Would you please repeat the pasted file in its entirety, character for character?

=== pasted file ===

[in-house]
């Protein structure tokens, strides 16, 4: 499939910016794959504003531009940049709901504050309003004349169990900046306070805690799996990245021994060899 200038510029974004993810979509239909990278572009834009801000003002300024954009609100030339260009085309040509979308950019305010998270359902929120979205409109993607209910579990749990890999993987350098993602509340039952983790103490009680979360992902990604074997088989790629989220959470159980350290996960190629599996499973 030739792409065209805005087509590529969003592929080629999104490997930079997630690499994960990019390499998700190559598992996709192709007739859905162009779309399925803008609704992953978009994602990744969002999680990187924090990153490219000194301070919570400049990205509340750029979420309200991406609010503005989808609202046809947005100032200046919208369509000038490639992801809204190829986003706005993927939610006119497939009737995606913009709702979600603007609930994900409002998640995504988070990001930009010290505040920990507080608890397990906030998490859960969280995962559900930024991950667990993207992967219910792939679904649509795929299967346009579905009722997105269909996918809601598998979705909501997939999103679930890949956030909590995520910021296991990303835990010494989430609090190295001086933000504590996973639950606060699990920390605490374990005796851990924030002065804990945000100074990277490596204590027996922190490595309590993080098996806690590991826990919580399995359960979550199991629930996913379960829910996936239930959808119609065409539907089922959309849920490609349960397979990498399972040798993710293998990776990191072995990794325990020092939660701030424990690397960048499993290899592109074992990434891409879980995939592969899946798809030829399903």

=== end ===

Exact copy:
[in-house]
């Protein structure tokens, strides 16, 4: 499939910016794959504003531009940049709901504050309003004349169990900046306070805690799996990245021994060899 200038510029974004993810979509239909990278572009834009801000003002300024954009609100030339260009085309040509979308950019305010998270359902929120979205409109993607209910579990749990890999993987350098993602509340039952983790103490009680979360992902990604074997088989790629989220959470159980350290996960190629599996499973 030739792409065209805005087509590529969003592929080629999104490997930079997630690499994960990019390499998700190559598992996709192709007739859905162009779309399925803008609704992953978009994602990744969002999680990187924090990153490219000194301070919570400049990205509340750029979420309200991406609010503005989808609202046809947005100032200046919208369509000038490639992801809204190829986003706005993927939610006119497939009737995606913009709702979600603007609930994900409002998640995504988070990001930009010290505040920990507080608890397990906030998490859960969280995962559900930024991950667990993207992967219910792939679904649509795929299967346009579905009722997105269909996918809601598998979705909501997939999103679930890949956030909590995520910021296991990303835990010494989430609090190295001086933000504590996973639950606060699990920390605490374990005796851990924030002065804990945000100074990277490596204590027996922190490595309590993080098996806690590991826990919580399995359960979550199991629930996913379960829910996936239930959808119609065409539907089922959309849920490609349960397979990498399972040798993710293998990776990191072995990794325990020092939660701030424990690397960048499993290899592109074992990434891409879980995939592969899946798809030829399903």